It’s almost Halloween, time to dust off the decorations, break open a bag of candy and curl up with a book that will send shivers up your spine. Normally for this momentous experience I pick something from the paranormals on the market but there haven’t been that many on the shelves lately and the few that are tend not to be to my taste. Continue reading
I heard George RR Martin on the radio the other day. Asked about the Game of Thrones body count he said something like (this is a paraphrase): “I used to read stories that had happy endings, where people did good things and nobody got raped…then I grew up.” Meanwhile, in an article on children’s fiction, author Robert Muchamore observes, “While a childish thirst for happy endings satisfies and entertains us, the real world is so complex that unambiguously happy endings hardly exist.” Continue reading
Burnout – More than a Reading/Listening Slump
If you have been reading one genre or another consistently for years, I imagine it has happened to you – genre burnout. After reading and listening to romance for around twelve years, it finally happened to me earlier this year. Previously, I had experienced a sort of reading fatigue from time to time with one romance sub-genre or another but found that if I changed up my romance choices, my interest would return. But when my romance burnout occurred this year, it was all encompassing. I completely lost interest in romance. Possibly it was due to the fact that I explore a good deal of audiobooks written by new-to-me authors or with new narrators, in an attempt to stay up with the current romance audio trends. That means a good deal of DNFs (did not finish) and frustration as well. Continue reading
One of the most – cough – discussed posts we’ve had on Queer Romance Month recently has been about the happy ever after in queer romance. What the post, and the responses to the post, highlighted for me was just how complex and emotive this issue is. And while that would probably make any normal person STFU, I’d kind of like to talk about it. So the next two QRM-inspired posts for AAR are going to be about the HEA: in this one I’m going to ponder what HEA means in the context of queer romances, and in the companion post next week, KJ Charles is going to talk about why the HEA is valuable and necessary on its own terms. Continue reading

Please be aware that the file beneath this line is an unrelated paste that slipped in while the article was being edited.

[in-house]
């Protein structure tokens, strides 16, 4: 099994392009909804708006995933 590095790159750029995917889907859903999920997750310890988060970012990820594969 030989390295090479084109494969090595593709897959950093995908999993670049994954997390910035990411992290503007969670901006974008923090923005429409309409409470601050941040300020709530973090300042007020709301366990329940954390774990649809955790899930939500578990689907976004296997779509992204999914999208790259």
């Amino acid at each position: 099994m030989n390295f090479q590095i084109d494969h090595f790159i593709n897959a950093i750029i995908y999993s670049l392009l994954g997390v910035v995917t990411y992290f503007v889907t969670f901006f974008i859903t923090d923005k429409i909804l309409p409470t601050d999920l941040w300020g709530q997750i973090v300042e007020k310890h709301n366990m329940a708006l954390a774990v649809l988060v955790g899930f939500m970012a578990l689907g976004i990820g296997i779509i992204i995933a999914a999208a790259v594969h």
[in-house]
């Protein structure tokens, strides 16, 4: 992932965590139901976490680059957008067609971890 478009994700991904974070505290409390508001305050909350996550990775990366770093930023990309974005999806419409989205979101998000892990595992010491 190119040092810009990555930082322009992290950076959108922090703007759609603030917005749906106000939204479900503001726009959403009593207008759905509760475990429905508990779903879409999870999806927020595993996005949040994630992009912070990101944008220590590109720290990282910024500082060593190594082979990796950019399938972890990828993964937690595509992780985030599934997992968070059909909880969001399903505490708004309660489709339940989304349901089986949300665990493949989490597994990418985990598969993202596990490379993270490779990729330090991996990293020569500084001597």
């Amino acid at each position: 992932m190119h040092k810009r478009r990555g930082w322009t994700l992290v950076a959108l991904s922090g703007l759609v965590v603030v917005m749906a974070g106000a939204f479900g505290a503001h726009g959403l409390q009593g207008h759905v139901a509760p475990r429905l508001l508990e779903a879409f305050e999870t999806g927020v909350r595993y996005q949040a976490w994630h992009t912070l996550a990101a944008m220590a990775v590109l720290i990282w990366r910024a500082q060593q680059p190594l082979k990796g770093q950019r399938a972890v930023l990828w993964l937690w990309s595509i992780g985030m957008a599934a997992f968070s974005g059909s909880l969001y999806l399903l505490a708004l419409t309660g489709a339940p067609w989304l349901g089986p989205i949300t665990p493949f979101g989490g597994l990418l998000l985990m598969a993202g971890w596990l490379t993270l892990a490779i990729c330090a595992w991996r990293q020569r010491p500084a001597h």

It’s been a while since I read a paranormal that felt fresh. For that reason, I was especially happy to read Hunting Human as I dove into the paranormal side of “paranormal or romantic suspense” for this month’s TBR challenge. This book is a 2011 release from Carina Press, and after reading it, I was rather disappointed to find that author Amanda E. Alvarez has apparently not released any other books. That’s a real shame because even if Hunting Human isn’t perfect, I’d give it a very solid B. My romance picks don’t often haunt me, but this book both made me smile and made chills run down my spine.
The chilling part starts early as we meet heroine Lizzy Williams in eastern Europe with her best friend Rachel. As they leave a bar and head for their hostel, the sense of foreboding increases. The reader just knows that something horrible is about to happen to these two happy young women, but reads on, powerless to stop it. When several men they encountered at the bar kidnap the duo and throw them into a van, my heart sank. I was horrified, but also so gripped by the story that I just couldn’t turn away. Continue reading
After a long, relaxing summer break we are very happy to be back and full of renewed energy. You can see that from the fact that we are opening no less than five of the Special Titles list, and hoping for many fascinating submissions from you. Remember, that you should only nominate the best of the best romances. We will be accepting submissions starting today, Monday, October 13, and ending at midnight on Sunday, October 26. Here are the five lists: Continue reading
I don’t like queer historicals, they’re so depressing.
Over the next month, AAR will run a column a week as part of our participation in Queer Romance Month. This, penned by author Alexis Hall, is the first of the four. Continue reading